Udo Lindemann did his diploma degree (equiv. to MSc) in Mechanical Engineering and finalized his dissertation at the Technische Universitaet München (TUM) as Dr.-Ing. In the years to follow, he held several leading positions in industry. Since 1995 he is the head of the Institute of Product Development at TUM in Munich as a full professor. He served as Dean for Study Affairs and as Dean of the Faculty Mechanical Engineering and since 2008, and he is the chair of the Academic Senate of TUM. Since the initiation of the Design Society, he has been an active member; from 2007 to 2010 he served as its President. In addition, he is an active member of a number of scientific societies and other organizations. In 2008, he became an elected member of the German Academy of Science and Engineering.
Jordan J. Louviere
Jordan J. Louviere is a Research Professor in The Institute for Choice at the University of South Australia. He has a BA in Geography from the University of Southwestern Louisiana (Now U of LA, Lafayette), a MA in Geography from Nebraska, a MA in Urban Transportation Planning, a PhD in Geography (minor in psychology) from the University of Iowa, and a Higher Doctorate of Letters from the University of Technology, Sydney. He co-authored the book Stated Choice Methods: Analysis and Applications (2000). He is a Fellow of ANZMAC and ASSA, a recipient of the American Marketing Association’s Charles Coolidge Parlin Award for lifetime achievements in marketing research, and is on the Board of Governors of the Parlin Award.
Anja M Maier, PhD, is Professor at the Technical University of Denmark (DTU), where she is also Head of the Engineering Systems Division, Department of Management Engineering. She holds a PhD degree in Engineering Design from the University of Cambridge, UK, and a Master’s of Arts degree in political science, communication science, and philosophy. Her research focuses on engineering systems design, with a particular emphasis on complexity and human behaviour. This includes design communication, network-based modelling and analysis in design, and design cognition. Prof. Maier serves on the Advisory Board of The Design Society, is a member of the International Council on Systems Engineering, and a Fellow of the Cambridge Philosophical Society. She works in close collaboration with industry and public organisations, predominantly in cleantech and healthcare, and has worked as a technical consultant in the manufacturing and software industries.
Chris McMahon, is FIMechE Professor of Engineering Design in the Department of Mechanical Engineering at the University of Bristol. After an early career in the railway and automotive industries, Chris’s academic career at the Universities of Bath and Bristol has involved a strong emphasis on design education and on research interests in computer-aided design, design methods and tools, information management, materials in design, and eco-design. He is co-author of CADCAM, Principles, Practice and Manufacturing Management (1992, 1998), and editor of a number of research proceedings. From 2010-13 he was President of the Design Society. He is a Fellow of the Institution of Mechanical Engineers, a member of ASME, and a member of the editorial boards of a number of design journals.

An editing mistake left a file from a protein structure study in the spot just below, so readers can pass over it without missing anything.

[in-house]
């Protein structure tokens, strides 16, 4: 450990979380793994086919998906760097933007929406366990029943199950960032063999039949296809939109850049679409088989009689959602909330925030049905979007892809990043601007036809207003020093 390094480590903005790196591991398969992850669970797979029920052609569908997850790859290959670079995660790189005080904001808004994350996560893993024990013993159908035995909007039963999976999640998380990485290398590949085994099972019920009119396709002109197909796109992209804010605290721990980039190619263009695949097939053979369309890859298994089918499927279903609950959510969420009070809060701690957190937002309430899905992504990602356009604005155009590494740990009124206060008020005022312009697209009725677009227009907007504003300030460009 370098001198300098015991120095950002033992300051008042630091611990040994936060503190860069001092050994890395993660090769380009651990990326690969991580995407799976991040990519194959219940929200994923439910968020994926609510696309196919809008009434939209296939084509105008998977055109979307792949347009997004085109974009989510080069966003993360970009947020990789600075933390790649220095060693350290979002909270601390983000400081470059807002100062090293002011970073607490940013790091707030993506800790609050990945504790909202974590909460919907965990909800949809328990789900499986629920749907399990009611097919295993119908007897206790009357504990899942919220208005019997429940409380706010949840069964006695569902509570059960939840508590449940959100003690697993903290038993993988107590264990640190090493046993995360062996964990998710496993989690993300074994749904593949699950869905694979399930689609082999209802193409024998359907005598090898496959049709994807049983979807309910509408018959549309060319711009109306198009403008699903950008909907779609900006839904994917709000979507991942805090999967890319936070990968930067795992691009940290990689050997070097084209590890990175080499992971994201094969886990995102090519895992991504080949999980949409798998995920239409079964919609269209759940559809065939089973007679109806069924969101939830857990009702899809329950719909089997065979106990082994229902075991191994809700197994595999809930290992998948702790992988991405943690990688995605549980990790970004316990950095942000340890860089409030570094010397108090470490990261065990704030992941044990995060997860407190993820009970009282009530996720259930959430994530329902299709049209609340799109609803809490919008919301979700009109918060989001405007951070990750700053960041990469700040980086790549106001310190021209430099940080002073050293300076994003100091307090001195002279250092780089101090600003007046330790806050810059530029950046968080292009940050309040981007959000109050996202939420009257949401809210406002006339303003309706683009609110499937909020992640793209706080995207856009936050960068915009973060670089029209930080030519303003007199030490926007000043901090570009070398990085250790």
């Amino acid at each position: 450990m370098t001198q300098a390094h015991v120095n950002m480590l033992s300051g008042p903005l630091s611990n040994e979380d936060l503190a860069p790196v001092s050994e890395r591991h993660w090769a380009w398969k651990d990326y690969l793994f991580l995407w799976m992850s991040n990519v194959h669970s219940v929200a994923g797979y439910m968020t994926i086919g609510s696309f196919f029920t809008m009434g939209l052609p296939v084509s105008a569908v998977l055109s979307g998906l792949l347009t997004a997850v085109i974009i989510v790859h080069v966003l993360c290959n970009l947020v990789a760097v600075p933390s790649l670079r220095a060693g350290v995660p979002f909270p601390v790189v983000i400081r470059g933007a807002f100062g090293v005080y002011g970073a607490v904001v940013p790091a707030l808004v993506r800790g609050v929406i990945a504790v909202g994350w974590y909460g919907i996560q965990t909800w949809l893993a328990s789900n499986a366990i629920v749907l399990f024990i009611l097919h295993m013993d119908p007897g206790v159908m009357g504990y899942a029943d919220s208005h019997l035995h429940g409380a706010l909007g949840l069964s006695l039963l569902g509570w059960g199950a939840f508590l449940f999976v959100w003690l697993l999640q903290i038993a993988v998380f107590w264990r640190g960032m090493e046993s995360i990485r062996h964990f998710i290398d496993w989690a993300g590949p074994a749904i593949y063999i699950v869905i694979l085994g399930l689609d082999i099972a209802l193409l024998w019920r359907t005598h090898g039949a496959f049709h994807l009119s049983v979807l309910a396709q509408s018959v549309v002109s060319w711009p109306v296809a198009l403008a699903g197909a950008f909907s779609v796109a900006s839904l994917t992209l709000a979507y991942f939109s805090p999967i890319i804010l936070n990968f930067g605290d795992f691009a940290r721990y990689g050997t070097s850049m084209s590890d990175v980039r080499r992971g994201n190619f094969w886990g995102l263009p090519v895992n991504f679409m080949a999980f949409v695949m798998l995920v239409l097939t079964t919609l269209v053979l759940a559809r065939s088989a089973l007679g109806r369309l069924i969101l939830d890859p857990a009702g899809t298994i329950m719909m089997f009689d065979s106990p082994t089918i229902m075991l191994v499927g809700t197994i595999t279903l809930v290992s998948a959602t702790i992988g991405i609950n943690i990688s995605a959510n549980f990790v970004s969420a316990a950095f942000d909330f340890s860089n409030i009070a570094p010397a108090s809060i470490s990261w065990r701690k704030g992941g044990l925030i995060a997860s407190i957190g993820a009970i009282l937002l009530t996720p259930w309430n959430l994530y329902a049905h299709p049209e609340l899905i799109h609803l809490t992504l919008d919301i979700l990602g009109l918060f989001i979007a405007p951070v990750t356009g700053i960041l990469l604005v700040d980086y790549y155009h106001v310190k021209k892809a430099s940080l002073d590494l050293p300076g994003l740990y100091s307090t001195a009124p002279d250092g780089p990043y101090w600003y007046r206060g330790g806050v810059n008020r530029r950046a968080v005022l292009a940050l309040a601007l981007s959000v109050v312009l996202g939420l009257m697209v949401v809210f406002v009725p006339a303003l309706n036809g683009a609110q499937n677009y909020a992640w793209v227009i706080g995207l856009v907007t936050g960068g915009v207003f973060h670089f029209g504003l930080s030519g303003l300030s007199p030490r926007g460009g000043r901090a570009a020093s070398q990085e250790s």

Yukari Nagai is the Dean Professor at the School of Knowledge Science, Professor of the Research Center for Innovative Lifestyle, and Director of the Design Creativity Research Unit at the Japan Advanced Institute of Science and Technology (JAIST). She earned a Doctor of Philosophy degree from Chiba University and obtained her PhD in Computing Sciences from the University of Technology, Sydney. Her research interests are the “human aspect of creativity,” which includes cognition and morality, and the “social aspect of creativity,” which includes innovation, culture, and ethics. She believes that discussing the meanings of design will help clarify both aspects. Understanding people’s motivations in working with arts is a key model for her deep insights into design creativity. Currently, she is a Leader of the Special Interest Group of Design Creativity at The Design Society, an Advisory Board Member of the Design Society, a Fellow of Design Research Society, and Editor-in-Chief of International Journal of Design Creativity and Innovation (Taylor & Francis).
Don Norman is Director of the recently established Design Lab at the University of California, San Diego where he is also professor emeritus of both psychology and cognitive science. He is cofounder of the Nielsen Norman Group, an IDEO fellow, Trustee of IIT’s Institute of Design (Chicago), and former Vice President of Apple. He is a member of the National Academy of Engineering and a fellow of the American Academy of Arts and Sciences. He is professor emeritus of computer science and design at Northwestern University. He has been Distinguished Visiting Professor of Industrial Design at Korea’s Advanced Institute of Science & Technology (KAIST). He was awarded the Benjamin Franklin medal in Computer and Cognitive Science, has honorary degrees from the University of Padua (Italy) and the Delft University of Technology (Netherlands) and is an honorary professor of Design and Innovation at Tongji University in Shanghai. His books include Emotional Design, and Living with Complexity, and most recently an expanded and revised edition of Design of Everyday Things. He can be found at www.jnd.org.